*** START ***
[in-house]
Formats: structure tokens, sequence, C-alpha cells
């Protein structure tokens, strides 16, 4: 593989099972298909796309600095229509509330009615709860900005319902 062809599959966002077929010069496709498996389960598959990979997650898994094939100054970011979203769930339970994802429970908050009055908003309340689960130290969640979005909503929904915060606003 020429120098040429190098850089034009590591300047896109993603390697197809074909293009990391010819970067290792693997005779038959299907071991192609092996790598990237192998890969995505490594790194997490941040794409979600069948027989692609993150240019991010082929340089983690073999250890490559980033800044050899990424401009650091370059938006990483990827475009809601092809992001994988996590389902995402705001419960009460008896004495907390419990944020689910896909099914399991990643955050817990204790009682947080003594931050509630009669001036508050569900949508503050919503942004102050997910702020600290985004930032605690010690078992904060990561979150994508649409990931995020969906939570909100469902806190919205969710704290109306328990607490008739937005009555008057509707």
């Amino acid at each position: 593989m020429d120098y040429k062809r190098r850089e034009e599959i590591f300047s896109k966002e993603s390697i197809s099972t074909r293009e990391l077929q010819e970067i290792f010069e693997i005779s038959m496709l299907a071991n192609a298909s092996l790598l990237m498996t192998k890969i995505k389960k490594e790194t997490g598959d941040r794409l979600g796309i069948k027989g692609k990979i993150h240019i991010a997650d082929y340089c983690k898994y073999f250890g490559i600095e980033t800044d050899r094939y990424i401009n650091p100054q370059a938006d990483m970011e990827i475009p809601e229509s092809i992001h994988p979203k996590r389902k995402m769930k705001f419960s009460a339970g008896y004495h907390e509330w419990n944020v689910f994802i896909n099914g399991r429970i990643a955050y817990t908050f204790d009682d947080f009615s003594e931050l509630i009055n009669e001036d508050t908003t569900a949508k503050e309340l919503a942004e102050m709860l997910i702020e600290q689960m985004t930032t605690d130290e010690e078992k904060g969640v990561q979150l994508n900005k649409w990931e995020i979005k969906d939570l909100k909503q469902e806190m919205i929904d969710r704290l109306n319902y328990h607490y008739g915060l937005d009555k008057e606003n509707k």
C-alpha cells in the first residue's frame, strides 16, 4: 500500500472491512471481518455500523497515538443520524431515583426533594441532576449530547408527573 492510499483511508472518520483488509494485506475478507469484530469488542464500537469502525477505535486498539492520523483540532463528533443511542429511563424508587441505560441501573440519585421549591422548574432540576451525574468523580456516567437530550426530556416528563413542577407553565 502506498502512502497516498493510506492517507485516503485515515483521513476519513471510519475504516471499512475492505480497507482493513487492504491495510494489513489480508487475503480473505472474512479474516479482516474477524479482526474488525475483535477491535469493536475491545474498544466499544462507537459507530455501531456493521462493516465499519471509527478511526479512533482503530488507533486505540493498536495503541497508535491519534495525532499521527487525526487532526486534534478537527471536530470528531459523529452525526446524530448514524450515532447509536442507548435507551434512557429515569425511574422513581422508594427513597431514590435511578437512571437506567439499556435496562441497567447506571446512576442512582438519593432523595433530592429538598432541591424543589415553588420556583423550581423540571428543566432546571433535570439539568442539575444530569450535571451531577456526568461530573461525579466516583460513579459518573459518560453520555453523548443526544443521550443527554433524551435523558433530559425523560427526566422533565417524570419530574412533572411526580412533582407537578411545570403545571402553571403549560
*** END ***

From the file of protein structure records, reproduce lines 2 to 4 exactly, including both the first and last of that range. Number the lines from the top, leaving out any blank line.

Formats: structure tokens, sequence, C-alpha cells
């Protein structure tokens, strides 16, 4: 593989099972298909796309600095229509509330009615709860900005319902 062809599959966002077929010069496709498996389960598959990979997650898994094939100054970011979203769930339970994802429970908050009055908003309340689960130290969640979005909503929904915060606003 020429120098040429190098850089034009590591300047896109993603390697197809074909293009990391010819970067290792693997005779038959299907071991192609092996790598990237192998890969995505490594790194997490941040794409979600069948027989692609993150240019991010082929340089983690073999250890490559980033800044050899990424401009650091370059938006990483990827475009809601092809992001994988996590389902995402705001419960009460008896004495907390419990944020689910896909099914399991990643955050817990204790009682947080003594931050509630009669001036508050569900949508503050919503942004102050997910702020600290985004930032605690010690078992904060990561979150994508649409990931995020969906939570909100469902806190919205969710704290109306328990607490008739937005009555008057509707």
């Amino acid at each position: 593989m020429d120098y040429k062809r190098r850089e034009e599959i590591f300047s896109k966002e993603s390697i197809s099972t074909r293009e990391l077929q010819e970067i290792f010069e693997i005779s038959m496709l299907a071991n192609a298909s092996l790598l990237m498996t192998k890969i995505k389960k490594e790194t997490g598959d941040r794409l979600g796309i069948k027989g692609k990979i993150h240019i991010a997650d082929y340089c983690k898994y073999f250890g490559i600095e980033t800044d050899r094939y990424i401009n650091p100054q370059a938006d990483m970011e990827i475009p809601e229509s092809i992001h994988p979203k996590r389902k995402m769930k705001f419960s009460a339970g008896y004495h907390e509330w419990n944020v689910f994802i896909n099914g399991r429970i990643a955050y817990t908050f204790d009682d947080f009615s003594e931050l509630i009055n009669e001036d508050t908003t569900a949508k503050e309340l919503a942004e102050m709860l997910i702020e600290q689960m985004t930032t605690d130290e010690e078992k904060g969640v990561q979150l994508n900005k649409w990931e995020i979005k969906d939570l909100k909503q469902e806190m919205i929904d969710r704290l109306n319902y328990h607490y008739g915060l937005d009555k008057e606003n509707k």